Jazz icon promises a treat
SOMETHING old, something new and mostly jazz, is what iconic South African songstress Sibongile Khumalo says people can expect from her performance in Port Elizabeth.
The internationally acclaimed singer will be performing at a concert organised by Bella Voce Chorale, a choir based in New Brighton.
The performance at the Nangoza Jebe Hall will feature a range of local acts, including bass soloist Ntsikelelo Mali, Take Note Jazz Band and poet Lelethu Mahambehlala.
"It is always gratifying to work with young people. To see them blossom from being unsure to self-assured masters of what they are doing." said Khumalo
Opera singer Andiswa Makana of New Brighton, who will be also performing said: "It is an honour – it has been a long dream of mine to perform with her [Khumalo]. The only pity is not performing a duet, but it is great to be able to share the same stage."
As an artist who transcends many genres of music from opera to jazz, Khumalo said she was partial to all vocal music, especially South African choral music, traditional music and jazz.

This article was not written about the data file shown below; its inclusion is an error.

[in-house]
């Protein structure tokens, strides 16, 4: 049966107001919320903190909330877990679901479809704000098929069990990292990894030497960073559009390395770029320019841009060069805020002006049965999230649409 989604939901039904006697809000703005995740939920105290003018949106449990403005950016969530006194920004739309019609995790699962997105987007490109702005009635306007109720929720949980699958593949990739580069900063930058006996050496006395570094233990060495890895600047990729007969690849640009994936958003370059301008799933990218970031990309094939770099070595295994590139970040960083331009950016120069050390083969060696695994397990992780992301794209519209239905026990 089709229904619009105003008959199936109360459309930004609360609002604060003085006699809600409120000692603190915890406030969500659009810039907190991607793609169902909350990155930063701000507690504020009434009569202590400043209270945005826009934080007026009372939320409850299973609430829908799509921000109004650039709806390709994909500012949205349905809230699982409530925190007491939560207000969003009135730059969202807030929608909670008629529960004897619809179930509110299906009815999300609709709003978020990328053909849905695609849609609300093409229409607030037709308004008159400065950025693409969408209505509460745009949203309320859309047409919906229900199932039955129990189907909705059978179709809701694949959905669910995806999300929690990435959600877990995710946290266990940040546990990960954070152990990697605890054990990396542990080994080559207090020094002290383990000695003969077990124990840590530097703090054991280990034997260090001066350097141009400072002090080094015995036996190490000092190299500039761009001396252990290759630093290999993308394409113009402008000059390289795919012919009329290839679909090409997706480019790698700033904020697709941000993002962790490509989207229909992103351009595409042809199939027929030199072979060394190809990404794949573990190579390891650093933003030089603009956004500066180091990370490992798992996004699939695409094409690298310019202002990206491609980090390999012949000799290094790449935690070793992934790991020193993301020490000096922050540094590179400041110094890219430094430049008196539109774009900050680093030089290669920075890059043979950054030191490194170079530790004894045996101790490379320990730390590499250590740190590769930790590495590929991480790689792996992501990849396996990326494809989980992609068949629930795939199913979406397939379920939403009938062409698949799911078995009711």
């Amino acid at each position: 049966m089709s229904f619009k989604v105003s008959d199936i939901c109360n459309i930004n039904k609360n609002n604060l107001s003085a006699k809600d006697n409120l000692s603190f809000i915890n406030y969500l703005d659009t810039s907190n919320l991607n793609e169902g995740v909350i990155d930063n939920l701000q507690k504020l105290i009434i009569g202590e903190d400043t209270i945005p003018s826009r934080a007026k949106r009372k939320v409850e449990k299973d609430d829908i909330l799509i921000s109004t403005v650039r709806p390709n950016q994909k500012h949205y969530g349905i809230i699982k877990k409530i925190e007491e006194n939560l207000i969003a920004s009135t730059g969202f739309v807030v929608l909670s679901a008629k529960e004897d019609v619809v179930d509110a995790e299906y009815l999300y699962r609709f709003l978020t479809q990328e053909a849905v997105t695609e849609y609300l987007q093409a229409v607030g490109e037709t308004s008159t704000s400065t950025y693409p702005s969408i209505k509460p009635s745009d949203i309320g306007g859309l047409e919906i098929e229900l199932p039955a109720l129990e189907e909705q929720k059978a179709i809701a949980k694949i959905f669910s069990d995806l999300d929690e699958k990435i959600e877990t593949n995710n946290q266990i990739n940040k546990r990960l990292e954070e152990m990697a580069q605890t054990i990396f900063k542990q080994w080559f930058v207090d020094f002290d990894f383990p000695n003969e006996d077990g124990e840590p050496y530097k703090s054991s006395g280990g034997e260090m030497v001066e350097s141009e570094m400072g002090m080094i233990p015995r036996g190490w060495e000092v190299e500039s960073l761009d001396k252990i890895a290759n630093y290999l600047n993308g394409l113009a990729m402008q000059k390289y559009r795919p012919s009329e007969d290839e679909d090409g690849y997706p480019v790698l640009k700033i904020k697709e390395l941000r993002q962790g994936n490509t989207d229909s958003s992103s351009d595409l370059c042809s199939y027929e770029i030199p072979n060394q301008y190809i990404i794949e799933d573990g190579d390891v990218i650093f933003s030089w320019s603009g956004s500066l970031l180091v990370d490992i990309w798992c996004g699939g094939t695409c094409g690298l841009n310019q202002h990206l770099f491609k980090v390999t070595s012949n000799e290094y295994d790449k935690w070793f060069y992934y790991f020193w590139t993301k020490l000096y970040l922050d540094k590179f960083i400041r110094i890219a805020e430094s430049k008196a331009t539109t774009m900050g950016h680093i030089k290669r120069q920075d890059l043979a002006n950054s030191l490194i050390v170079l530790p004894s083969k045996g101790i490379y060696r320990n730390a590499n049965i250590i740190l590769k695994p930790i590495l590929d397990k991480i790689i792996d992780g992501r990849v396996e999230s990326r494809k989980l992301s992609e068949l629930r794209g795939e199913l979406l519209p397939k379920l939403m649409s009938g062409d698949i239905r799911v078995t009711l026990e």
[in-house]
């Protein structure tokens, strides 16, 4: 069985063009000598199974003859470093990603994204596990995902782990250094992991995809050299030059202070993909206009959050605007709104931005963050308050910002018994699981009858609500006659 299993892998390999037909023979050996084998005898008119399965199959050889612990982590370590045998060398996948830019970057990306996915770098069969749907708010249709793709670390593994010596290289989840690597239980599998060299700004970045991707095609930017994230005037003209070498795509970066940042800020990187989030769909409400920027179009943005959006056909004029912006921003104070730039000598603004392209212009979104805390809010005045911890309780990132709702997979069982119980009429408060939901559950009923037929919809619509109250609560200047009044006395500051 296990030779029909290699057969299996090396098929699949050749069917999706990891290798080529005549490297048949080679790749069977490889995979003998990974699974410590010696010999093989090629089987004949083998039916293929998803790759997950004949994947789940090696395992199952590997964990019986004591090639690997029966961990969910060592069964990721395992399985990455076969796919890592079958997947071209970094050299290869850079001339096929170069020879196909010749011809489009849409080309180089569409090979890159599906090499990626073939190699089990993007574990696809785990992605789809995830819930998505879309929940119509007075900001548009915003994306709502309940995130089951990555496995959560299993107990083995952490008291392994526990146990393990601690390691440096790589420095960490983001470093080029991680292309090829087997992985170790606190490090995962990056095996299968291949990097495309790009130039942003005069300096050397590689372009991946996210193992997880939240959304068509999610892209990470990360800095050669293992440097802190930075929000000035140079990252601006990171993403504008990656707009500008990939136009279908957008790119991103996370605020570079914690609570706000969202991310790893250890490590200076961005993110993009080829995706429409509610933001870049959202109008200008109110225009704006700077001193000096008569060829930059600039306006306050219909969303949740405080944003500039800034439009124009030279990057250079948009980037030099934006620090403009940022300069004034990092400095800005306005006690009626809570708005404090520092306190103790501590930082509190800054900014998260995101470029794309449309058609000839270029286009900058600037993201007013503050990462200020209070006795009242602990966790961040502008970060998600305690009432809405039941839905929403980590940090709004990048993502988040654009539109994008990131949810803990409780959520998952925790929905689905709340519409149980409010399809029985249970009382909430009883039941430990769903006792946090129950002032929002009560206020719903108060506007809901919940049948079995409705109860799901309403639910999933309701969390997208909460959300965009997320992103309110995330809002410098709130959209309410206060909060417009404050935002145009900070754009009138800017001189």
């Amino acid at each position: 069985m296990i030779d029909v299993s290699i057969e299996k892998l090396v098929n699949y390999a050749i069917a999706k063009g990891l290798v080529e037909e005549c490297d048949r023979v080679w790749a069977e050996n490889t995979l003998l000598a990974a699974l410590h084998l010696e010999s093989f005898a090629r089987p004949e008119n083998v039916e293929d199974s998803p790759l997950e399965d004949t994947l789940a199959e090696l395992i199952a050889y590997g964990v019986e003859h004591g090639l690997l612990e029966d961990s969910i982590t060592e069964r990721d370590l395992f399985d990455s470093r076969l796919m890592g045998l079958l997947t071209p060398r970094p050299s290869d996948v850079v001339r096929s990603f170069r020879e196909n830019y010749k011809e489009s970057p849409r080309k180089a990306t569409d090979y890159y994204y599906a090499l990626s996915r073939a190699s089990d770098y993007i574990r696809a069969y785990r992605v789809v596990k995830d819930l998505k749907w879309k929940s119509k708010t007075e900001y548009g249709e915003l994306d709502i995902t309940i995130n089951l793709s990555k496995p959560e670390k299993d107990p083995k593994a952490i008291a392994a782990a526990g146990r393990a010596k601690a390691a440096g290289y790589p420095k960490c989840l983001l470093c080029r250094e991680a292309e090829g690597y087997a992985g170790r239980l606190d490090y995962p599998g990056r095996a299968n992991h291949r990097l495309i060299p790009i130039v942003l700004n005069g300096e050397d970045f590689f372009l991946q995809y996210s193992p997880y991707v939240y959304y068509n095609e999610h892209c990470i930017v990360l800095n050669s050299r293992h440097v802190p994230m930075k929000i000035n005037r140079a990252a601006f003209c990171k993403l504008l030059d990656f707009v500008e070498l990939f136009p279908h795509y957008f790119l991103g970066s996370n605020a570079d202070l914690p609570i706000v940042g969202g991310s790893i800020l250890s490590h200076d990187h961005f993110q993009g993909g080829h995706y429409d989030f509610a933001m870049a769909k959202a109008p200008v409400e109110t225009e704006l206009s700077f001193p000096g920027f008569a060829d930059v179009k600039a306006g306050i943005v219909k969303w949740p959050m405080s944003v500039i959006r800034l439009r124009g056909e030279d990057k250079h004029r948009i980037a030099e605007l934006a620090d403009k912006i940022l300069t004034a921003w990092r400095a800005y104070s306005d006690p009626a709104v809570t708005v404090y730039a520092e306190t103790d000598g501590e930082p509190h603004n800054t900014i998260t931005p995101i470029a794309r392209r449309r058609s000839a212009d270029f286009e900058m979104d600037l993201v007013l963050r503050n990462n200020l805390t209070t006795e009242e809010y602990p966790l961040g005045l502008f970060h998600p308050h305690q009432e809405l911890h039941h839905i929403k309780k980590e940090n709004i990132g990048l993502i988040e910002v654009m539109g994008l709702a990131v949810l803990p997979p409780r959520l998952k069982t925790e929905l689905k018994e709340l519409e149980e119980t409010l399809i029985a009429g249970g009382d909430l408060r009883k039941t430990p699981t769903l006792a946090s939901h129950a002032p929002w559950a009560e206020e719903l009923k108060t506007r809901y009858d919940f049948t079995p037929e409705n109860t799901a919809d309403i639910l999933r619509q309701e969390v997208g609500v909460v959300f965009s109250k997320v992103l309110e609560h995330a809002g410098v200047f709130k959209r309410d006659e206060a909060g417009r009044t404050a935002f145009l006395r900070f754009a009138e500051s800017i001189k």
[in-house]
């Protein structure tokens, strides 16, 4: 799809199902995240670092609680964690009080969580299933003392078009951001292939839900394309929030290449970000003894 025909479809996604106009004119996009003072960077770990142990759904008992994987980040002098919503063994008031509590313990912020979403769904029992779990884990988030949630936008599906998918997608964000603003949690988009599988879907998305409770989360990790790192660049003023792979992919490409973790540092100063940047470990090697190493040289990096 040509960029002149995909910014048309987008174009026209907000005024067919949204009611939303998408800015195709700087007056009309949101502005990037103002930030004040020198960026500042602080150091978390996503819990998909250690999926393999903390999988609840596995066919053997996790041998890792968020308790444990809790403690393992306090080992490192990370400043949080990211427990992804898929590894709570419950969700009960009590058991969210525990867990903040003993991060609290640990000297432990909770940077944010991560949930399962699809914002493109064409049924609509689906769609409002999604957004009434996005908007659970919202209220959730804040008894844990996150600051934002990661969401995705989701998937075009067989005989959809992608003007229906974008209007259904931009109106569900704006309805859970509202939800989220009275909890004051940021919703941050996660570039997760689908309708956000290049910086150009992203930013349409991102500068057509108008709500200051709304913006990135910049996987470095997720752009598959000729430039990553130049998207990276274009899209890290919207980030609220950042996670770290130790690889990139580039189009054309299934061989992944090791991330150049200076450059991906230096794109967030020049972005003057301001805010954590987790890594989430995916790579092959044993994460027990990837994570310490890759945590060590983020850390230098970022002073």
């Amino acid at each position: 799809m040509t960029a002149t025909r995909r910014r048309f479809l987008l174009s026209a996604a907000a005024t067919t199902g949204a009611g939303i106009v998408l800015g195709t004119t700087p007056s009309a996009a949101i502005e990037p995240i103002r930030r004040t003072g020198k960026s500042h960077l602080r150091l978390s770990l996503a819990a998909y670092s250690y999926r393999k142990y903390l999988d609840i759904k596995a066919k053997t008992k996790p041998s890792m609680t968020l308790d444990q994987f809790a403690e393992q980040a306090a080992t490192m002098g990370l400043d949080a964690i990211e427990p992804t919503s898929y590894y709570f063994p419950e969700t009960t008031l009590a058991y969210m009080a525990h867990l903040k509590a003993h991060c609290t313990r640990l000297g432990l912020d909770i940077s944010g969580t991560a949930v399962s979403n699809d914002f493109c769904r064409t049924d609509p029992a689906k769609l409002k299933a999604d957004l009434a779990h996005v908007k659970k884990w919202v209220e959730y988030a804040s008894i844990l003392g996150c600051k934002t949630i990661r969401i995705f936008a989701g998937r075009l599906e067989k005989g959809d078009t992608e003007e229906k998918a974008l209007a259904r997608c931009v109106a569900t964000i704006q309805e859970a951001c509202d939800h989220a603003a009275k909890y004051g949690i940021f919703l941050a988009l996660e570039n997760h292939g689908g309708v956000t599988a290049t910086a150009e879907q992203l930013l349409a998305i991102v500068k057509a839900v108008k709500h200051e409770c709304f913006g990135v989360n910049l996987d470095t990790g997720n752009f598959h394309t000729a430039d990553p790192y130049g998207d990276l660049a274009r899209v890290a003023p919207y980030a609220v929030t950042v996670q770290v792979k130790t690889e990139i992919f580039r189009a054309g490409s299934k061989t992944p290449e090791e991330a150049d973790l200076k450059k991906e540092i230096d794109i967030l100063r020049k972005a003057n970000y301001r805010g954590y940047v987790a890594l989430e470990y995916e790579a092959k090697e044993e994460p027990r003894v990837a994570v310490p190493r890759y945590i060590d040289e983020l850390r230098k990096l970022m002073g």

"Our native languages paint incredibly beautiful images and embody important teachings, especially when written well. I am very partial to this music because it talks to who I am."
Khumalo, who is renowned for her versatility and range of style, added: "I have always liked to sing and so in the early years I would sing songs that I liked and enjoyed.
"Then I heard people remark about my versatility. I then started paying attention and grew my repertoire."
While Khumalo has moved away from doing many public performances as she says her interest is slowly but surely moving towards the education sphere, she still has advice for aspiring artists.
"I believe the one important thing is to have a vision for one's life.
"Set goals for yourself so that even if you get distracted or side-tracked you can always get back on your path because you have an idea where you want to go."
By coming to Port Elizabeth, Khumalo hopes to bring her music to new audiences, "It puts one in touch with one's broader audience, ... and also inspires those wanting to get into the same industry," she said.